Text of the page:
Two Christians were killed in an attack on a Baptist church service in southern Kaduna state, Nigeria on Sunday, Oct. 31, sources say.
The lethal attack on Baptist worshippers in Kakau Daji village, Chikun County, also resulted in the kidnapping of dozens of Christians from the Sunday service, church leaders said.
“Two Christians were killed in the church during the morning worship service, and many others were taken away at gunpoint by the armed Fulani herdsmen,” Ishaya Jangado, president of the Kaduna Baptist Convention, said in a text message to Morning Star News.
Joseph Hayab, chairman of the Kaduna State Chapter of the Christian Association of Nigeria (CAN), lamented that the Nigerian government has been incapable of stopping such atrocities after years of attacks.
“Christians are being killed without respite, and the government exhibits carelessness in tackling these monsters,” Hayab said. “These evil people have troubled us for too long.”
In Jankasa village, Zangon Kataf County, Fulani herdsmen on Oct. 25 killed four Christians and wounded three others, residents said. Samuel Aruwan, commissioner of Internal and Home Affairs for Kaduna state, identified those killed as Luka Nelson, Timothy Koni, Pasi Peter and George Francis.
Wounded by gunshot were Daniel Dauda, Extra James and Henry Frances, he said. “The injured persons are now receiving treatment in hospital,” Aruwan added.
On Oct. 24 in Ungwan Taila village, Zangon Kataf County, herdsmen killed two Christians, residents said.
“The herdsmen attacked our village at about 4:30 p.m.; they were large in numbers, and they were shooting randomly as they invaded our community,” village resident Ayuba Musa said in a text message to Morning Star News. “Two of our Christian villagers were killed many others had gunshot wounds.”
The injured were receiving hospital treatment, he said. Aruwan confirmed the killings and said troops would continue search-and-rescue operations in the area.
In Lisuru Gida village, also in Zangon Kataf County, armed herdsmen on Oct. 11 killed a Baptist pastor and another Christian in an ambush said area resident Yakubu Luka said in a text message.
“The pastor stood his ground by refusing to renounce his Christian faith, even when he knew it would cost him his life,” Luka said. “He was killed alongside a member of his church. There’s no doubt that it is worth dying for Jesus Christ.”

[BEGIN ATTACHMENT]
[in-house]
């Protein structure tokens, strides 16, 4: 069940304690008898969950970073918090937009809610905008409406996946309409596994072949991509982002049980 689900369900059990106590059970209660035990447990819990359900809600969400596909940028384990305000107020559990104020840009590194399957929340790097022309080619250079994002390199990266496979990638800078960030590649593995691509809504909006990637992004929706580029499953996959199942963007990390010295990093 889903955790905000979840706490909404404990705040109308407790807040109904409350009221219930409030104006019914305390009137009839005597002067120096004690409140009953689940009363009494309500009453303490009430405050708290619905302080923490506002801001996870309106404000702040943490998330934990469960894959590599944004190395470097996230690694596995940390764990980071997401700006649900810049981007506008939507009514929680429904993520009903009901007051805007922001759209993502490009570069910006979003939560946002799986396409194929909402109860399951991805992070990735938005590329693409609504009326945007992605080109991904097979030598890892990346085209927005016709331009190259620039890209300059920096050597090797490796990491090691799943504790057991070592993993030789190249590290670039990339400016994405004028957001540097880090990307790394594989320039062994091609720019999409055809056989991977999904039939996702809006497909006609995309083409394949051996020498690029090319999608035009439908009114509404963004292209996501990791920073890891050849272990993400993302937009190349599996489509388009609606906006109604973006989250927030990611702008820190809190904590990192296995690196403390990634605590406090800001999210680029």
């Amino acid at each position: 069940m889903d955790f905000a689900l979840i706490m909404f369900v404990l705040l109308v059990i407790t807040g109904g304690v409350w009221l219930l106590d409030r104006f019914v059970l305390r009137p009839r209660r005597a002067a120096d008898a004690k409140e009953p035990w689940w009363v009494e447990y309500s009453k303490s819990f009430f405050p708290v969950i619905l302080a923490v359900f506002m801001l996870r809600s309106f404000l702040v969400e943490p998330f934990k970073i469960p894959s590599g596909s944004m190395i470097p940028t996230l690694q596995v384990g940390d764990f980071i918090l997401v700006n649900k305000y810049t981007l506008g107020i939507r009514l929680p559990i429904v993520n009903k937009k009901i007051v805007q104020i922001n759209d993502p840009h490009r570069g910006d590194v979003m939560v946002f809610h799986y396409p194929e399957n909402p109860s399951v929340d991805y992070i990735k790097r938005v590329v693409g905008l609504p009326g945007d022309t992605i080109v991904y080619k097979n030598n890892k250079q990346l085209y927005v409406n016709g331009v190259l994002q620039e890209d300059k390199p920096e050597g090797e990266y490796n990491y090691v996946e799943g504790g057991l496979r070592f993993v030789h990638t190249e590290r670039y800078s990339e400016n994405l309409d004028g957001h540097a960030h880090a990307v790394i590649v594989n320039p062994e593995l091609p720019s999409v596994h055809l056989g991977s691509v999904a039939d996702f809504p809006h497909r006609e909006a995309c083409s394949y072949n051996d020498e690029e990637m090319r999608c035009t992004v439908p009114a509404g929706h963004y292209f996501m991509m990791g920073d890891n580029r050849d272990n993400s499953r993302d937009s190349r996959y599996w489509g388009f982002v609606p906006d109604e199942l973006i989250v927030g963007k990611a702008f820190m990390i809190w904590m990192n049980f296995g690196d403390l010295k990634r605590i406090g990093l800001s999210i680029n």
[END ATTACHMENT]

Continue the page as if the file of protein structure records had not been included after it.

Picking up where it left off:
Hayab of the Kaduna state can confirm the killings, saying he was unable to obtain the name of the pastor and the other Christian slain due to the state government cutting off telecommunication services in the area to help the military combat such crimes.
“The pastor and the second Christian victim were returning from their farm when the herdsmen ambushed and killed both of them on Monday, Oct. 11, 2021,” Haya said.
“The prevailing situation we’re experiencing is pathetic, as Christians are being killed for no justifiable cause. Something needs to be done urgently in order to arrest this ugly situation and save the lives of Christians being killed every day.”
On the same day herdsmen also killed a Christian in U/Gwaska Ikulu village, Luka said.
Nigeria was the country with the most Christians killed for their faith last year (November 2019-October 2020), at 3,530, up from 1,350 in 2019, according to Open Doors’ 2021 World Watch List report.
In overall violence, Nigeria was second only to Pakistan, and it trailed only China in the number of churches attacked or closed, 270, according to the list.
In this year’s World Watch List of the countries where it is most difficult to be a Christian, Nigeria broke into the top 10 for the first time, jumping to No. 9 from No. 12 the previous year.
Numbering in the millions across Nigeria and the Sahel, predominantly Muslim Fulani comprise hundreds of clans of many different lineages who do not hold extremist views, but some Fulani do adhere to radical Islamist ideology, the United Kingdom’s All-Party Parliamentary Group for International Freedom or Belief (APPG) noted in a recent report.
“They adopt a comparable strategy to Boko Haram and ISWAP [Islamic State West Africa Province] and demonstrate a clear intent to target Christians and potent symbols of Christian identity,” the APPG report states.
Christian leaders in Nigeria have said they believe herdsmen attacks on Christian communities in Nigeria’s Middle Belt are inspired by their desire to forcefully take over Christians’ lands and impose Islam as desertification has made it difficult for them to sustain their herds.
The APPG report noted that tribal loyalties cannot be overlooked.
“In 2015, Muhammadu Buhari, a Fulani, was elected president of Nigeria,” the group reported. “He has done virtually nothing to address the behaviour of his fellow tribesmen in the Middle Belt and in the south of the country.”
The U.S. State Department on Dec. 7 added Nigeria to its list of Countries of Particular Concern for engaging in or tolerating “systematic, ongoing, egregious violations of religious freedom.” Nigeria joined Burma, China, Eritrea, Iran, North Korea, Pakistan, Saudi Arabia, Tajikistan and Turkmenistan on the list.
In a more recent category of non-state actors, the State Department also designated ISWAP, Boko Haram, Al-Shabaab, Al-Qaeda, Hayat Tahrir al-Sham, the Houthis, ISIS, ISIS-Greater Sahara, Jamaat Nasr al-Islam wal Muslimin, and the Taliban as “Entities of Particular Concern.”
On Dec. 10 the prosecutor of the International Criminal Court, Fatou Bensouda, issued a statement calling for an investigation into crimes against humanity in Nigeria.
This story originally appeared at Evangelical Focus and is republished here with permission.